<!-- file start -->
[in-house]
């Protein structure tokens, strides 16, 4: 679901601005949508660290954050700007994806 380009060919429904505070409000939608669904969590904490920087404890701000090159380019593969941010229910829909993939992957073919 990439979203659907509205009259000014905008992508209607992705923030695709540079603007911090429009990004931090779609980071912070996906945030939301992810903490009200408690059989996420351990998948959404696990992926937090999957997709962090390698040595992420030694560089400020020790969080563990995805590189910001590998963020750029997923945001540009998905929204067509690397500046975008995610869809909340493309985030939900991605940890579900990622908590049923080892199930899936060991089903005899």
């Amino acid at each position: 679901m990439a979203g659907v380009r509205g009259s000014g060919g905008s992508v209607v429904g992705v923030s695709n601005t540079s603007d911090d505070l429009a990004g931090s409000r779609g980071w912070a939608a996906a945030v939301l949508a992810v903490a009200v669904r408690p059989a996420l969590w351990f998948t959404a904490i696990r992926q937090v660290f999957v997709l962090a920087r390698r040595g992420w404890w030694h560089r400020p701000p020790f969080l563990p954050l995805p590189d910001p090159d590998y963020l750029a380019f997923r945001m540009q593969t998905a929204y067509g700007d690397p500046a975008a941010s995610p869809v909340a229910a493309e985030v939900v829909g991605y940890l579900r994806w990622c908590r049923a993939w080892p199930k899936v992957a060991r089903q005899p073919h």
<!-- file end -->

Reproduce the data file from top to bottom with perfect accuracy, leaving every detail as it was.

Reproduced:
[in-house]
């Protein structure tokens, strides 16, 4: 679901601005949508660290954050700007994806 380009060919429904505070409000939608669904969590904490920087404890701000090159380019593969941010229910829909993939992957073919 990439979203659907509205009259000014905008992508209607992705923030695709540079603007911090429009990004931090779609980071912070996906945030939301992810903490009200408690059989996420351990998948959404696990992926937090999957997709962090390698040595992420030694560089400020020790969080563990995805590189910001590998963020750029997923945001540009998905929204067509690397500046975008995610869809909340493309985030939900991605940890579900990622908590049923080892199930899936060991089903005899």
């Amino acid at each position: 679901m990439a979203g659907v380009r509205g009259s000014g060919g905008s992508v209607v429904g992705v923030s695709n601005t540079s603007d911090d505070l429009a990004g931090s409000r779609g980071w912070a939608a996906a945030v939301l949508a992810v903490a009200v669904r408690p059989a996420l969590w351990f998948t959404a904490i696990r992926q937090v660290f999957v997709l962090a920087r390698r040595g992420w404890w030694h560089r400020p701000p020790f969080l563990p954050l995805p590189d910001p090159d590998y963020l750029a380019f997923r945001m540009q593969t998905a929204y067509g700007d690397p500046a975008a941010s995610p869809v909340a229910a493309e985030v939900v829909g991605y940890l579900r994806w990622c908590r049923a993939w080892p199930k899936v992957a060991r089903q005899p073919h």